Neuropsychology of Vision - Carnegie Mellon University

Report
Neuropsychology of Vision
Anthony Cate
April 19, 2001
Dolphins have amazing brains!
Holy cow!
The problem of vision and how
it relates to PDP modeling
Narrowing down the problem:
Perception vs. Action
Look at the P, the D and the P
Parallel?
The visual system is parallel
on at least two levels:
The early visual system has a
massively parallel architecture
Visual input from early visual
areas is processed in 2 distinct
ways in parallel
The dorsal and the ventral
stream can be dissociated by
brain injury
Distributed?
No grandmother cells.
Distributed?
Localist or distributed
representations of form?
Processing?
How best to describe the processing
performed by higher-order brain areas?
In terms of function or computation?
Is there a limit to the parallel
stage of visual processing?
Is there a limit to the parallel
stage of visual processing?
Effects of context at all stages
of processing.
High level:
Model via constraint
satisfaction?
Effects of context at all stages
of processing.
Extremely low level:
The result of either
feedback from “higher
layers” or from lateral
connections.
Point:
Think of vision not as
- reproducing patterns of light
- matching inputs to stored templates
But as a process wherein visual input
interacts with many kinds of information
stored in a network.
No single process.
A short PDP tour of the visual system:
Attention (Posner vs. Cohen)
Object Recognition (RBC vs. Edelman)
Category specificity (Kanwisher vs.
Gauthier)
Visual attention as the product of a
distributed network of brain areas:
Damage to the parietal lobe produces what
appears to be a “disengage” problem:
But how to
characterize the
behavior produced by
this network?
By assigning
functions to each
anatomical region…
Posner et al., 1984
… or by describing the computational
process by which the network might
produce the behavior?
Cohen et al., 1994
Damage to the simple model also produces
a “disengage” problem, without the need for
any subdivision of processing:
Disadvantages of the PDP account:
The “disengage” model exists for a reason:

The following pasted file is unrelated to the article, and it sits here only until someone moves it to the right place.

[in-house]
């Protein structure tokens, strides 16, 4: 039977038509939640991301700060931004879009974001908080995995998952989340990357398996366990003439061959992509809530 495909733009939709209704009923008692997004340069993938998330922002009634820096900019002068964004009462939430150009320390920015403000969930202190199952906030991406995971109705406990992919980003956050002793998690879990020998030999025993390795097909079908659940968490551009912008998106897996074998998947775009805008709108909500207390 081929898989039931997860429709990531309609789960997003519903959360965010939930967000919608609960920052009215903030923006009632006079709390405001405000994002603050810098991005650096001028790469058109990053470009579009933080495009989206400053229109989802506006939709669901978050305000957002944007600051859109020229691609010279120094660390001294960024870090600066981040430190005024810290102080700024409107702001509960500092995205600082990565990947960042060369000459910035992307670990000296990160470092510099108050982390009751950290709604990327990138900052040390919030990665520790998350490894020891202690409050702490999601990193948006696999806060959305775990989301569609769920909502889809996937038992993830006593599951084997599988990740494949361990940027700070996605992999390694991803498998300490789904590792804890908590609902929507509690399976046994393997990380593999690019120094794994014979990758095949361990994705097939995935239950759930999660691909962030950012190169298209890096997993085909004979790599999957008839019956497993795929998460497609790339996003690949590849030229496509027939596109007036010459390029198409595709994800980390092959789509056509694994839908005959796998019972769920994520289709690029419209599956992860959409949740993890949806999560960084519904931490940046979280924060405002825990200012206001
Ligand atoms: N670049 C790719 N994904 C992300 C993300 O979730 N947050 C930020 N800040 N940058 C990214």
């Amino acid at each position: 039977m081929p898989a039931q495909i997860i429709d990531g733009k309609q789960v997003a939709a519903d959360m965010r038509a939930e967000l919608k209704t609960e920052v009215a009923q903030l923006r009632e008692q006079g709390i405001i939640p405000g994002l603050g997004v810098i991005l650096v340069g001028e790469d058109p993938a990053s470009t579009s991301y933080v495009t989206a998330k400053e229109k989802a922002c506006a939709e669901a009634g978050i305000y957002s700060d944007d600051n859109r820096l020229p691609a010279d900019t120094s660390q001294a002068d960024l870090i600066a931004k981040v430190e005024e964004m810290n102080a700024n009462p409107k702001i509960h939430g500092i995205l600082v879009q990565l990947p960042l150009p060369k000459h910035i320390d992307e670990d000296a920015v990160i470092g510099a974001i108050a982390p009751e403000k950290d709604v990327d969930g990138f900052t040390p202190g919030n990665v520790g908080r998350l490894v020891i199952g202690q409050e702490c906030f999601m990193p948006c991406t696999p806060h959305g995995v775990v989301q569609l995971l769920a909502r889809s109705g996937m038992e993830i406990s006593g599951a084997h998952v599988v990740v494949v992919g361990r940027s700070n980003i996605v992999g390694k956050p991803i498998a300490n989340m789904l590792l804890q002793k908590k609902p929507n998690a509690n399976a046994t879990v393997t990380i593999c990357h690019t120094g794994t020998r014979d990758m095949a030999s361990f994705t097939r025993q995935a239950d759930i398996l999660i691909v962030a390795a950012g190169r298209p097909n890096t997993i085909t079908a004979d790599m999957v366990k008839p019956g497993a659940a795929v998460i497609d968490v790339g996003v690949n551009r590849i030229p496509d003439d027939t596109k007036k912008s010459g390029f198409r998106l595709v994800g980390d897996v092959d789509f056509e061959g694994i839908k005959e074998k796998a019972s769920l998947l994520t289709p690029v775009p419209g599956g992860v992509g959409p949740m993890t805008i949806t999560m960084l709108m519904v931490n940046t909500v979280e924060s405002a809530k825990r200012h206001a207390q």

different lesions produce somewhat different
kinds of disorders.
Perhaps inappropriate to capture entire
network in such a simple model.
Object recognition
How do we generalize across different
viewpoints of one objects?
How do we generalize across the many
individual objects that make up a
category?
Great differences in the images
produced by both of these factors
Marr’s solution:
Represent 3-D volumes, not 2-D images
Marr was unfortunate, so…
Recognition by Components (RBC)
Recognition by Components (RBC)
Recognition by Components (RBC)
Recognition by Components (RBC)
JIM
(“John & Irv’s
Model”)
Hummel &
Biederman, 1992
Recognition by Components (RBC)
Recognition by Components (RBC)
Recognition by Components (RBC)
So perhaps object recognition not based on representations of
3-D structure, but on 2-D views.
Difficulties in representing objects via 2-D
images:
How to associated different views of
same object?
How to generalize based on a view?
The space of all possible 2-D images is of
a much higher dimensionality than the
space of geons.
Dimensionality reduction
Dimensionality reduction by PCA
Potential problem with principle component
representations:
What about similarity?
As long as second-order isomorphism preserved,
not necessarily a problem
Second-order isomorphism
Autoencoders can do PCA
Autoencoders can do PCA
Problem with stored views approach:
Do we represent prototypes?
How do we “decide” which prototypes to
represent?
(Is there really a “chorus?”)
Do we represent prototypes?
At least for faces, yes!
Do we represent prototypes?
How distributed are prototype
representations?
Sparse population coding of faces
Sparse population coding of faces:
Suggests that neurons do represent a
distributed code, but…
Only a very small subset of neurons
necessary to encode a particular
category of stimuli (faces)
Does this imply that the brain is
organized in terms of function?
PCA and prototype encoding discussed
above is entirely holistic.
The image is not segmented into parts
which are represented independently.
This is not how we represent most images,
except for faces.
Larry
Tanaka & Farah, 1993
•Subjects more accurate at identifying whole faces
than parts
Isolated part
Whole face
Tanaka & Farah, 1993
•This part/whole difference did not hold for other
kinds of stimuli: scrambled faces, inverted faces,
houses
So faces are special, then, right?
Perhaps, but examine what faces as a
class of stimuli have in common with
other classes of stimuli
Subordinate level categorization
(We don’t look at a person and say
“face!”)
Expertise
(We are all “face experts”)
Subordinate level categorization and
expertise lead to more holistic
representations of non-face objects
“Greeble experts” show the whole-over-part
advantage that is found for faces
Greebles and several other kinds of
“subordinate” stimuli activate the “fusiform
face area”
What does this have to do with PDP?
Describe functions both of ensembles of
neurons and gross brain areas in terms of
computational principles (i.e. PCA
analysis), not functional goal.
No accident that most object-selective
cells/regions found are face-selective?
Problem:
How are objects with recognizable parts
represented?
Unclear:
Ensembles of prototypes of parts?
Would these be tantamount to geons?
Resources:
Object recognition:
http://comp9.psych.cornell.edu/faculty/people/
Edelman_Shimon.htm
Face specificity:
http://web.mit.edu/afs/athena.mit.edu/org/b/bc
s/kanwisher.html
http://www.psy.vanderbilt.edu/faculty/gauthier

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